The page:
In Sham Lal v. Rajinder Kumar, (1994) 30 DRJ 596, on the question of possession, the Court in Para 13, held as below:
“Possession is flexible term and is not necessarily restricted to mere actual possession of the property. The legal conception of possession may be in various forms. The two elements of possession are the corpus and the animus. A person though in physical possession may not be in possession in the eye of the law, if the animus be lacking. On the contrary, to be in possession, it is not necessary that one must be in actual physical contact. To gain the complete idea of possession, one must consider:
(1) The person possessing,
(2) The things possessed and,
(3) The persons excluded from possession.
A man may hold an object without claiming any interest therein for himself. A servant though holding an object, holds it for his master. He has, therefore, merely custody of the thing and not the possession which would always be with the master though the master may not be in actual contact of the thing. It is in this light in which the concept of possession has to be understood in the context of a servant and a master.”
The ratio of this judgment is that merely because the plaintiff was employed as a servant or chowkidar to look after the property, it cannot be said that he had entered into such possession of the property as would entitle him to exclude even the master from enjoying or claiming possession of the property or as would entitle him to compel the master from staying away from his own property.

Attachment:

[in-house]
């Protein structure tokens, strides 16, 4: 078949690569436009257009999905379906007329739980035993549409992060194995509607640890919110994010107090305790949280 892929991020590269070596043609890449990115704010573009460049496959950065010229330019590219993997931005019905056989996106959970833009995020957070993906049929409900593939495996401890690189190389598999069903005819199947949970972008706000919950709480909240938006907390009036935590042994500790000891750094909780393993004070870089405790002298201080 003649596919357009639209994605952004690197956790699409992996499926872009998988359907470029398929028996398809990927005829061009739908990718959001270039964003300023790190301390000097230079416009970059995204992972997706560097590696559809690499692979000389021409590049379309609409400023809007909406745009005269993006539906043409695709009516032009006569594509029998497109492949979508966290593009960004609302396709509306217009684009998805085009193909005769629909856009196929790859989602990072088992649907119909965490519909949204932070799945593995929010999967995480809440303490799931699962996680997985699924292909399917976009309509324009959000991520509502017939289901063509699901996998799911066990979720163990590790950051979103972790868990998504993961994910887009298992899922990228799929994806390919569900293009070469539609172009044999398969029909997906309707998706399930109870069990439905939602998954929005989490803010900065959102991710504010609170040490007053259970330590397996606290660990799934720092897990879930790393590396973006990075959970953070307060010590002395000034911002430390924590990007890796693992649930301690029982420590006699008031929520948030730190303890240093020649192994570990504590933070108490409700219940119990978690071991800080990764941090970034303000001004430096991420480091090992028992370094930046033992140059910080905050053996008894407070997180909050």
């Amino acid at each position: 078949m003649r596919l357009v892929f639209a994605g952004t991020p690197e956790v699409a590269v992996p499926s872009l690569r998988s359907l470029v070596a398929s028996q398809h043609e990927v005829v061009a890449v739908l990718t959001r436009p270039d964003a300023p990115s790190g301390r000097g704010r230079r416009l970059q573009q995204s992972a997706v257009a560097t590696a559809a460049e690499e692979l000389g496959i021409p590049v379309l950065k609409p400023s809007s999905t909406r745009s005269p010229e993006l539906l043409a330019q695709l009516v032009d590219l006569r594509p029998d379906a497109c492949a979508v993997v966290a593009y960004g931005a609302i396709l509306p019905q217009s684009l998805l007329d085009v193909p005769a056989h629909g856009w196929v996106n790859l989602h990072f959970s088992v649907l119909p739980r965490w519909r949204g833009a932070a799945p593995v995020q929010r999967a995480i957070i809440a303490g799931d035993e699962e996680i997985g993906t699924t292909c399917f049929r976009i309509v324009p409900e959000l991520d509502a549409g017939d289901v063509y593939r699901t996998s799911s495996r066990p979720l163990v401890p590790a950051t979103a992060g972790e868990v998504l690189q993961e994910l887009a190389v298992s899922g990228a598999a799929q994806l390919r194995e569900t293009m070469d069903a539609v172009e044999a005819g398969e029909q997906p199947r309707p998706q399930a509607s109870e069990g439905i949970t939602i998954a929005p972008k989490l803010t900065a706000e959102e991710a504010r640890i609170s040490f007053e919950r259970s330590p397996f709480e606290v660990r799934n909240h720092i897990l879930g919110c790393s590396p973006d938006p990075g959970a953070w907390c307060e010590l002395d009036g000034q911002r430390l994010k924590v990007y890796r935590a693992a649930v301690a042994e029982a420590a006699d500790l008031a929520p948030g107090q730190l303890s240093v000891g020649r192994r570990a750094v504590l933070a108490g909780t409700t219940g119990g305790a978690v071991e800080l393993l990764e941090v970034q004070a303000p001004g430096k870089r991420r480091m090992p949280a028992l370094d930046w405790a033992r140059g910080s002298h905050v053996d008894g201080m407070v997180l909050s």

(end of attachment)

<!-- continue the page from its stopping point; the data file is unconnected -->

Principles of law which emerge in this case are crystallized as under:
(1) No one acquires title to the property if he or she was allowed to stay in the premises gratuitously. Even by long possession of years or decades such person would not acquire any right or interest in the said property.
(2) Caretaker, watchman or servant can never acquire interest in the property irrespective of his long possession. The caretaker or servant has to give possession forthwith on demand.
(3) The courts are not justified in protecting the possession of a caretaker, servant or any person who was allowed to live in the premises for some time either as a friend, relative, caretaker or as a servant.
(4) The protection of the court can only be granted or extended to the person who has valid, subsisting rent agreement, lease agreement or licence agreement in his favour.
(5) The caretaker or agent holds property of the principal only on behalf of the principal. He acquire no right or interest whatsoever for himself in such property irrespective of his long stay or possession. Maria Margarida Sequeira Fernandes and others v. Erasmo Jack De Sequeira (dead) through Lrs. (2012) 5 SCC 370.